Chris Dodd, current spokesperson for the American movie lobbyist organization MPAA, has been caught lying about the American movie industry’s history. This is not the first time an MPAA spokesman tried to cover up an uncomfortable truth.
To the living we owe respect, but to the dead we owe only the truth.Voltaire
Some years ago at Roger Ebert’s “Ebertfest” (formerly Roger Ebert’s Overlooked Movie festival) I reminded Dodd’s predecessor Jack Valenti (2 MPAA bosses before Dodd) of this history in the Pine Lounge at the Illini Union in Urbana, Illinois. Valenti lectured us on how horrible “piracy” is (really, copyright infringement, not killing people on boats).
I was first in line at the mic and said why Hollywood is where it is located now. I also pointed out a better way to seek license compliance: do this how the FSF does it — private talks first with reasonable offers aimed at seeking compliance not court dates, and public mentions for the non-compliant. This is an approach that doesn’t include jailing and threats of jailing, namecalling, pushing for laws that forgo civil liberties, or suing children. Others came to the mic and added more challenging points and questions for Valenti, pointing out how his perception of fair use didn’t match that of the courts or US law, and how his organization and its members are basically encouraging that which Valenti decries.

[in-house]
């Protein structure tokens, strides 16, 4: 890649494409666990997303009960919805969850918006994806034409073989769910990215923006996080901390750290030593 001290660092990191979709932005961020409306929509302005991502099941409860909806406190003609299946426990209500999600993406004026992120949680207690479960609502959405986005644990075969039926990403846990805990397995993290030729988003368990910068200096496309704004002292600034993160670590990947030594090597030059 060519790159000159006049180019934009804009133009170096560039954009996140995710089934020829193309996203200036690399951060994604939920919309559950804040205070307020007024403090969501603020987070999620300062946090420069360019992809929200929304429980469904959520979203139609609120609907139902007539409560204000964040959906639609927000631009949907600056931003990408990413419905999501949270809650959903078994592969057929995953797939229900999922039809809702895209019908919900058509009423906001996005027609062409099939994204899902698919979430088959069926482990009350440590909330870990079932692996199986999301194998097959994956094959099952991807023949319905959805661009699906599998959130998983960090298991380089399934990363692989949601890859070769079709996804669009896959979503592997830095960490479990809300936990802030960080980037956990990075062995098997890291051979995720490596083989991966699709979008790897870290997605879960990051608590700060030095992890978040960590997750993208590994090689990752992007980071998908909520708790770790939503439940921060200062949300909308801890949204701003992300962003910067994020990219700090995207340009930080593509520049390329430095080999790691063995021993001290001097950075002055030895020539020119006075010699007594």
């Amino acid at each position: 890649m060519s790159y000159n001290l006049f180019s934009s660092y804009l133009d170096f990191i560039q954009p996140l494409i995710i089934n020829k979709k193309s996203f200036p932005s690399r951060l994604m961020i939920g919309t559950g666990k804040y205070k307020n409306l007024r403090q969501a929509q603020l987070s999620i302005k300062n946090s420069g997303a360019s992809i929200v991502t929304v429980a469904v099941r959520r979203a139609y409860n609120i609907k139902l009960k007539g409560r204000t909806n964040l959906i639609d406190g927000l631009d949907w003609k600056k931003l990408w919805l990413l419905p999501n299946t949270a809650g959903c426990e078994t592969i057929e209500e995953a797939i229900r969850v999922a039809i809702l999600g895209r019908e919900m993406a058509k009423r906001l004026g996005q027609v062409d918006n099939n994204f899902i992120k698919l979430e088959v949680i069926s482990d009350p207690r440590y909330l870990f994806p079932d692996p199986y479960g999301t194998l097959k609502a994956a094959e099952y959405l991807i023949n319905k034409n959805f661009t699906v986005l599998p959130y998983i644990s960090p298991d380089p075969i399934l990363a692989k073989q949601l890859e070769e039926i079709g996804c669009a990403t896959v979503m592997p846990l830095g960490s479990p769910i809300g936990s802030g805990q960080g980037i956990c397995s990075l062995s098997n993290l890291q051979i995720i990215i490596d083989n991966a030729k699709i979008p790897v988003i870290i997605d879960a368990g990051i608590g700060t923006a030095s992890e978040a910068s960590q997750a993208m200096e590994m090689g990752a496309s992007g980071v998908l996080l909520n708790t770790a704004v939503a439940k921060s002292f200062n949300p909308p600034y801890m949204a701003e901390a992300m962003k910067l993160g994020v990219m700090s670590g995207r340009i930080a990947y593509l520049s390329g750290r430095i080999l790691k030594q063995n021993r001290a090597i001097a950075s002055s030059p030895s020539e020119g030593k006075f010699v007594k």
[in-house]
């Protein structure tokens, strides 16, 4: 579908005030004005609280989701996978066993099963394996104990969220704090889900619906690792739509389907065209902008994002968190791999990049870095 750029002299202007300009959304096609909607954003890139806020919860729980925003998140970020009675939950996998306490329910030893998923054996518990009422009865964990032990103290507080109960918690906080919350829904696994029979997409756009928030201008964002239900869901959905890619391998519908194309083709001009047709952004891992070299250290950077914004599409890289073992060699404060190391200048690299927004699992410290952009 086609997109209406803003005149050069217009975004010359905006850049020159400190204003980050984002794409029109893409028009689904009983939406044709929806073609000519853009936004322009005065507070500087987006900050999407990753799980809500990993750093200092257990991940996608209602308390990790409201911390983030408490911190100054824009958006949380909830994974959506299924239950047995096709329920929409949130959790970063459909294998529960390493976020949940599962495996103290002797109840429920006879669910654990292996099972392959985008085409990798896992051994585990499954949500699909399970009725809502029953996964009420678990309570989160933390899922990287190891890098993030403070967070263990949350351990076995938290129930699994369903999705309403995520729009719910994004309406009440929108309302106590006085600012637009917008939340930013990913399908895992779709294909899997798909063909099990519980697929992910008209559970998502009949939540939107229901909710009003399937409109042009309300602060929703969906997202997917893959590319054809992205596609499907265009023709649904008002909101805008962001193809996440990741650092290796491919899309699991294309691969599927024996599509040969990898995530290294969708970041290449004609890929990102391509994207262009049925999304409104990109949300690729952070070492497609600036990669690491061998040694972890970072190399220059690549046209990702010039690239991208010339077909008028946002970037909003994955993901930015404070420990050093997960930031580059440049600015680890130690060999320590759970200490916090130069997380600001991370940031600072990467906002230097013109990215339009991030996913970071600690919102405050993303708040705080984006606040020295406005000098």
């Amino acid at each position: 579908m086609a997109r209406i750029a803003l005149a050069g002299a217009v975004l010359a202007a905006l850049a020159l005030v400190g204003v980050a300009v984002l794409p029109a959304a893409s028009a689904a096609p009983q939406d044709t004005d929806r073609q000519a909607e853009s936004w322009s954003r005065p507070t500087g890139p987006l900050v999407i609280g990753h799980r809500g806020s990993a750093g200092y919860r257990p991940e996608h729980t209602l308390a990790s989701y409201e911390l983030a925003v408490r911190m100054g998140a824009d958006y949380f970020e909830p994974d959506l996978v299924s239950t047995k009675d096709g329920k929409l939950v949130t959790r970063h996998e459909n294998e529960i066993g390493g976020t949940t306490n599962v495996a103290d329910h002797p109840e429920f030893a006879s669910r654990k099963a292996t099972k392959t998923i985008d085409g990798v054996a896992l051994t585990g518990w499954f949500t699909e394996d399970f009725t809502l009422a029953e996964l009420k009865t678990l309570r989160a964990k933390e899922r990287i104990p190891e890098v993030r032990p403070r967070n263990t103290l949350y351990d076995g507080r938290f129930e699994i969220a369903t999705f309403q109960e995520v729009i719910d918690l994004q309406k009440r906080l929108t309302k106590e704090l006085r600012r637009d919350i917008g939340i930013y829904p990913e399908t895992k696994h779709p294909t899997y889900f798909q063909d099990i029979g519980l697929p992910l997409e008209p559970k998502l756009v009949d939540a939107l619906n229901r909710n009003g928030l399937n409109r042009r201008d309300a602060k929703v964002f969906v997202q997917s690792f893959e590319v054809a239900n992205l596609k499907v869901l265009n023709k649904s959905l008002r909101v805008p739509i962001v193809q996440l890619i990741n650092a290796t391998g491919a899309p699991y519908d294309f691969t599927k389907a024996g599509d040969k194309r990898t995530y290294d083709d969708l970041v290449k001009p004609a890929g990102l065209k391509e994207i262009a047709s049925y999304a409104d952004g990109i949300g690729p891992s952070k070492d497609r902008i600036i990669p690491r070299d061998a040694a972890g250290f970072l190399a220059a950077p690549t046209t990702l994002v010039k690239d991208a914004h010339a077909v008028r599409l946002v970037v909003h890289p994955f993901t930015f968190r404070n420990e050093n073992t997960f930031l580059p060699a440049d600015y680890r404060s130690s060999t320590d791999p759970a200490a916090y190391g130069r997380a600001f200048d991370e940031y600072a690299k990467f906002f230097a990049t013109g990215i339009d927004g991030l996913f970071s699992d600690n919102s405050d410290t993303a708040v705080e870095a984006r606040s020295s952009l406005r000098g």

An Ebertfest later, I learned that we made quite an impression on Ebert. Ebert held another lecture in the Pine Lounge with a different lecturer. I knew someone who went to that lecture and he told me that Ebert introduced the speaker that year by warning the audience that some people gave some objectionable feedback to his previous guest. Ebert was reportedly unpleased by the audience response at the Valenti lecture.
Ebert might have merely been expressing that he knows what side his bread is buttered on, but Valenti was lying. The alleged harm unrestricted copying and distribution caused MPAA members was (and is) a myth — while he was giving that talk at any audience that would have him (I later saw Valenti on C-SPAN giving the same spiel to another audience at a California university) MPAA members were collectively making more money year after year. It turns out that MPAA member studios have been collectively setting profit records and the MPAA costs these studios more money than Americans cost them via illicit sharing with BitTorrent. No doubt, the “piracy” cry is merely a foot-in-the-door to help the MPAA pass anti-sharing laws that impinge on our civil liberties without effective debate. Any money spent on MPAA dues is merely the cost of doing business with the US Congress; this is what it takes to get control over the public via international trade agreements and laws like the DMCA, SOPA, and now CISPA.
Valenti would go on to call those who copied Hollywood’s movies terrorists when he said “We’re fighting our own terrorist war“, another inelegant bit of speech trying to conflate 12-year-olds copying a movie with those who kill people. Also, not likely to persuade the “terrorists” parents of his perspective. Not too surprisingly really, as this is the same man who told the US Congress on April 12, 1982, “I say to you that the VCR is to the American film producer and the American public as the Boston strangler is to the woman home alone.”.